With Brexit grinding on and President Trump in the White House, some people might argue we’re already living in a dystopia, so why write a dystopian novel?
I began work on Psychotopia in 2016. We were in the middle of the Brexit campaign. Remember the lies on the side of the bus? The moment blatant, shameless lies became legitimate political strategy. And a man who had been taped boasting about committing sexual assault was running for president.
The mood of uncertainty and the sense that the existing political order was being overturned weighed heavily on me. But my original idea had not been to write a dystopian novel at all. I was simply interested in writing a story told from the point of view of a psychopath.
As I got deeper into my research, another, bigger idea came to me. The thought of a single psychopath is frightening enough. But what about a world in which the number of psychopaths is getting close to – and will soon exceed – the number of non-psychopaths.
I tried to imagine a society on the verge of reaching that tipping point.
What happens when the number of psychopaths is close to the number of non-psychopaths?
Will politicians have to start formulating their policies to appeal to psychopaths? Will psychopaths end up being in charge?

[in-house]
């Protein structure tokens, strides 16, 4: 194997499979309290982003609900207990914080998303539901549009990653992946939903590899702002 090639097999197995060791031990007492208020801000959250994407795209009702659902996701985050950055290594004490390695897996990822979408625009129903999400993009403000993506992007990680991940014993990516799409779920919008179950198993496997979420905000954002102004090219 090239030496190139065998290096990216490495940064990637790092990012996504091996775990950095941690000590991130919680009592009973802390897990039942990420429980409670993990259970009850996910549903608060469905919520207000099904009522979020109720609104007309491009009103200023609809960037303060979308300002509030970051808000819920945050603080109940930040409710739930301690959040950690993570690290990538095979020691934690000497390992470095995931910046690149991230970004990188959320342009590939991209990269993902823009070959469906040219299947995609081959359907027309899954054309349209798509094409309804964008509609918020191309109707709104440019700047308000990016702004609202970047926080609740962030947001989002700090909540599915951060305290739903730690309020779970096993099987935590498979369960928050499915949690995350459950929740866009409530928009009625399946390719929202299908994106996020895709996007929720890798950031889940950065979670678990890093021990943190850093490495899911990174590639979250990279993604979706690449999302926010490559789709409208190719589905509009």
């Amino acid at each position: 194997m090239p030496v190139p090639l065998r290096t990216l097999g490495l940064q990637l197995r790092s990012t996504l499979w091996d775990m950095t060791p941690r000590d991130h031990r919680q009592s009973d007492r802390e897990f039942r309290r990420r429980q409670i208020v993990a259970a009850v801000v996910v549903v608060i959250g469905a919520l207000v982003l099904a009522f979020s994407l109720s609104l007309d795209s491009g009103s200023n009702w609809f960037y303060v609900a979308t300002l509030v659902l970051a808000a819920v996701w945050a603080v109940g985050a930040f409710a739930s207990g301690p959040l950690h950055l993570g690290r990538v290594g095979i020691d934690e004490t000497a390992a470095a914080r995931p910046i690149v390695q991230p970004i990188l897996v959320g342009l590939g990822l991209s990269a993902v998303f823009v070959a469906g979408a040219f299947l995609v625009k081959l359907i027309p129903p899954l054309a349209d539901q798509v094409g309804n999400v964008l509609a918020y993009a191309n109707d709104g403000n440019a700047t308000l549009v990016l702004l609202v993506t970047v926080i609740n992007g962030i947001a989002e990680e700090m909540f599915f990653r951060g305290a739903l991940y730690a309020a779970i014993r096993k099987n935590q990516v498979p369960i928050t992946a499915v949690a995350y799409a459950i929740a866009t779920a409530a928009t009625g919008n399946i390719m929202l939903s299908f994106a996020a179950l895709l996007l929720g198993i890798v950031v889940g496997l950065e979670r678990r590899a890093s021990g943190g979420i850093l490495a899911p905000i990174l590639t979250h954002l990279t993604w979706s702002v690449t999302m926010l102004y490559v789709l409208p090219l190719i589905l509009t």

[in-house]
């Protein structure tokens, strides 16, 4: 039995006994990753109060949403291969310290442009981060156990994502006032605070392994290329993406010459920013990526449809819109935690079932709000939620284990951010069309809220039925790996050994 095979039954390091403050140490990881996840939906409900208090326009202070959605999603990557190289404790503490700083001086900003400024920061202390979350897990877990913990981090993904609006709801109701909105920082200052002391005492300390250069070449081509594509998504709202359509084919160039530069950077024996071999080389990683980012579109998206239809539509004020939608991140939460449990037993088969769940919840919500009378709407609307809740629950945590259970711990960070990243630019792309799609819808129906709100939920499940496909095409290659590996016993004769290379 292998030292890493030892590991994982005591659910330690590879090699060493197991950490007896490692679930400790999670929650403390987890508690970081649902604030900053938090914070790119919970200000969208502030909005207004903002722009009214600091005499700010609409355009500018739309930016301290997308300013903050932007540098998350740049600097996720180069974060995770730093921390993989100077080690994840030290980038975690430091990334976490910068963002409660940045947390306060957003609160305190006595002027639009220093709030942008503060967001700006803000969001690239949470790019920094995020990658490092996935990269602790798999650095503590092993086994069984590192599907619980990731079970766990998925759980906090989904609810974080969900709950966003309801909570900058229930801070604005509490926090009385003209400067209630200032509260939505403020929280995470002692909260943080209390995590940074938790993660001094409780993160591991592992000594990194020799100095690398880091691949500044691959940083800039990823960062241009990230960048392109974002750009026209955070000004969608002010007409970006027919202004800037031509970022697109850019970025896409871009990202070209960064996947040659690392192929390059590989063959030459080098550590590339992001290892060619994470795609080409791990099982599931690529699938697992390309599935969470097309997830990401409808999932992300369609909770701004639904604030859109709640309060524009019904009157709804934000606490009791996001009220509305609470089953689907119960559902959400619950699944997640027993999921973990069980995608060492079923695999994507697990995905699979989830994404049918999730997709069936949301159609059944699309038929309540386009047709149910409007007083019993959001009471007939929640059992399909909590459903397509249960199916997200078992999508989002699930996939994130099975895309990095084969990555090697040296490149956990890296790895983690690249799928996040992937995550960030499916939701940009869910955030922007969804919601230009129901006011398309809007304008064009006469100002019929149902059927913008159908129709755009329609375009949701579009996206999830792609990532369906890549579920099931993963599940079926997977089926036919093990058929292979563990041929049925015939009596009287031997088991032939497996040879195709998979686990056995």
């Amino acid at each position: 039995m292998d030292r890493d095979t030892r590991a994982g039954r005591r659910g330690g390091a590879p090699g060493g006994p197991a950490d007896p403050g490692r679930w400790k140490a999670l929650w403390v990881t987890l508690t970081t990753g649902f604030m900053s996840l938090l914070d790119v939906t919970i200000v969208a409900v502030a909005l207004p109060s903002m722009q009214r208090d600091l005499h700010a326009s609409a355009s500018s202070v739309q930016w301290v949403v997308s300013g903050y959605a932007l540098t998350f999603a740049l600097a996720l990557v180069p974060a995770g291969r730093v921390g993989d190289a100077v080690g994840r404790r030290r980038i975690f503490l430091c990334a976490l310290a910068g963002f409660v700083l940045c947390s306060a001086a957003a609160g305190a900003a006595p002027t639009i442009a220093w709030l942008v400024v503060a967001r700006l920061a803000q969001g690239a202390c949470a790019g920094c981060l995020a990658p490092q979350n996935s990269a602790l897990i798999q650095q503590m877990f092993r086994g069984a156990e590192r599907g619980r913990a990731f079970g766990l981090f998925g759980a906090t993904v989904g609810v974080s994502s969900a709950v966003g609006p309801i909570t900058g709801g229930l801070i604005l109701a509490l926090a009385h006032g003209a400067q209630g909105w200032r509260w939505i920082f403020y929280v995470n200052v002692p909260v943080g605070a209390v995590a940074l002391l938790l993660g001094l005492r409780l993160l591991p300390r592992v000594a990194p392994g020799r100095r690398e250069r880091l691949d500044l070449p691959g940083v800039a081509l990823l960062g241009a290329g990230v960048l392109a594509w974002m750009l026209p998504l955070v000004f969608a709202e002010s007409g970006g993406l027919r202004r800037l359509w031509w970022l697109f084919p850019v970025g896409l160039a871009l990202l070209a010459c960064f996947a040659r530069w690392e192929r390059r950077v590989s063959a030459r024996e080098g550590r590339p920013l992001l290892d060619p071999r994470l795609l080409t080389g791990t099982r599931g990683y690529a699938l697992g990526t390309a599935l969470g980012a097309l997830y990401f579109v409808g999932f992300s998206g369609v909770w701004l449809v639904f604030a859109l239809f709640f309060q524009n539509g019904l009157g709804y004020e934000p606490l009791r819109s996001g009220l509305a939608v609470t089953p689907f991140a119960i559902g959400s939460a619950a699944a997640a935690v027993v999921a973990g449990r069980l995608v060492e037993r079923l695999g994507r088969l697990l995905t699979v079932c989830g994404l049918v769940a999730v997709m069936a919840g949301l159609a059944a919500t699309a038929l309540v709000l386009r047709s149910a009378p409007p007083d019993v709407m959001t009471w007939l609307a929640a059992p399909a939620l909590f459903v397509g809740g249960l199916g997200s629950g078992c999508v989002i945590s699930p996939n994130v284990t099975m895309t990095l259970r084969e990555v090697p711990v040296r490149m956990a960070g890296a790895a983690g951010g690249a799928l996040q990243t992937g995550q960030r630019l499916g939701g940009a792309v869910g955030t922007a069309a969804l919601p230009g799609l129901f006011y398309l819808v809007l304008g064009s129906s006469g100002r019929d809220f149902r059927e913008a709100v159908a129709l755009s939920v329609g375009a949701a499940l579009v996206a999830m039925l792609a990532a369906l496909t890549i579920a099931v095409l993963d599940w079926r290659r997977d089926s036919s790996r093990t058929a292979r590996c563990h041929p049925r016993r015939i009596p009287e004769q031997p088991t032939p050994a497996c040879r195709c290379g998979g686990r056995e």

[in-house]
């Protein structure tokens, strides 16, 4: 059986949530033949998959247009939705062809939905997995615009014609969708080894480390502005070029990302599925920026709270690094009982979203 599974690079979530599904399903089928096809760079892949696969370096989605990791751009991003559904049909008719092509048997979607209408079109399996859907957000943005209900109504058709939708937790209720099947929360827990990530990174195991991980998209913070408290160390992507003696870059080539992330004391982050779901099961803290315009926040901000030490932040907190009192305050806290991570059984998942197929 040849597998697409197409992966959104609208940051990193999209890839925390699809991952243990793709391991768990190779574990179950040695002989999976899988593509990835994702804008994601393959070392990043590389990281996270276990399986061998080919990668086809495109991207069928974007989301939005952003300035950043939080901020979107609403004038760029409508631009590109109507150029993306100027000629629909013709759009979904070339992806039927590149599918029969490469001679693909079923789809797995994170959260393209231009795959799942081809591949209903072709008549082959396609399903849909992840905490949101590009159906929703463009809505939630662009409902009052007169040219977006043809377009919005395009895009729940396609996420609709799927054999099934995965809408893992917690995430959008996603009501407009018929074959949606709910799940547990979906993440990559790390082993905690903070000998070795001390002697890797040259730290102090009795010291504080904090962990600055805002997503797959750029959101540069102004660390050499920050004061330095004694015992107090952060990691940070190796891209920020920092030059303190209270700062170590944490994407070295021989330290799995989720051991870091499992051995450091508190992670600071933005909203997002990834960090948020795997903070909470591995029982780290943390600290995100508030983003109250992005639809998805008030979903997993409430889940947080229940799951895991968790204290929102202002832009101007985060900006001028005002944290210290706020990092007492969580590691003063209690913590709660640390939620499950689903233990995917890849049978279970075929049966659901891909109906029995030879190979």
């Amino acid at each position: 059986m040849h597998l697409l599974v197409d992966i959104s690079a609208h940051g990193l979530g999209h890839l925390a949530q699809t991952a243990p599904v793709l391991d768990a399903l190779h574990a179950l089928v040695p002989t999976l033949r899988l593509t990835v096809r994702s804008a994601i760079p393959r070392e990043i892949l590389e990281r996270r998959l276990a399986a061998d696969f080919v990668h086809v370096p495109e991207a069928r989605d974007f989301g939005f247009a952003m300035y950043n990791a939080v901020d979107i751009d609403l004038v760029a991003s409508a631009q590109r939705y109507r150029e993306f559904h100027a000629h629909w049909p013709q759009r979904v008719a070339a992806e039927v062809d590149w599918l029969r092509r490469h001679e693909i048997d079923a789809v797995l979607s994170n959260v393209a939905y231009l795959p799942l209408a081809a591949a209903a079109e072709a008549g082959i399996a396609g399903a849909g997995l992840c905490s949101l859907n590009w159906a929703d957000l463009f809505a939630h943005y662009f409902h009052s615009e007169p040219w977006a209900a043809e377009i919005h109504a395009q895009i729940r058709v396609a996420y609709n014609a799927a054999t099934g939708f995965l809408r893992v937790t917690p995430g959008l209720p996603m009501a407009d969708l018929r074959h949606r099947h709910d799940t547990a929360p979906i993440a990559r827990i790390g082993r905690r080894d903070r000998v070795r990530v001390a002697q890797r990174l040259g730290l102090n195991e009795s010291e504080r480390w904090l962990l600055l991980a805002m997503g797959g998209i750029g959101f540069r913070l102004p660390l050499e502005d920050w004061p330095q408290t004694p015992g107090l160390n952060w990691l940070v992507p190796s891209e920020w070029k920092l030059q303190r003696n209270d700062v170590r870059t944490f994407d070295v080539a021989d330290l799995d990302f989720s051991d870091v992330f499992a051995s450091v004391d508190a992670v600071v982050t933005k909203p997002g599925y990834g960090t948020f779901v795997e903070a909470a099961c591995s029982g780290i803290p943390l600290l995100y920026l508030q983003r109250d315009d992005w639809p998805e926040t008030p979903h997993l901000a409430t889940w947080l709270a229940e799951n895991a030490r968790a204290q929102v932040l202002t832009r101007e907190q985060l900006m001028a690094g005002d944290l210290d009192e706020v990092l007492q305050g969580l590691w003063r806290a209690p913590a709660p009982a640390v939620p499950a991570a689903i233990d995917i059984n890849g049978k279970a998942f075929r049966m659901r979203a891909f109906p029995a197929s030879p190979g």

My original idea, of a story told from the point of view of a psychopath, was still in there (though it ended up being a bit more complex and ambiguous than that). But by setting it in a society where psychopaths are becoming more dominant, I think it became a much more interesting and disturbing idea.
Of course, events in real life have moved quickly since I wrote the book.
Trump may not be a psychopath, but he is certainly a narcissist. And narcissism is one of the key traits of psychopaths.
In 2016, when I started writing the book, it seemed unimaginable that he would win the vote. When you write a dystopian novel, that’s what you try to do: imagine the unimaginable.
Now I just sit back and watch it unfold.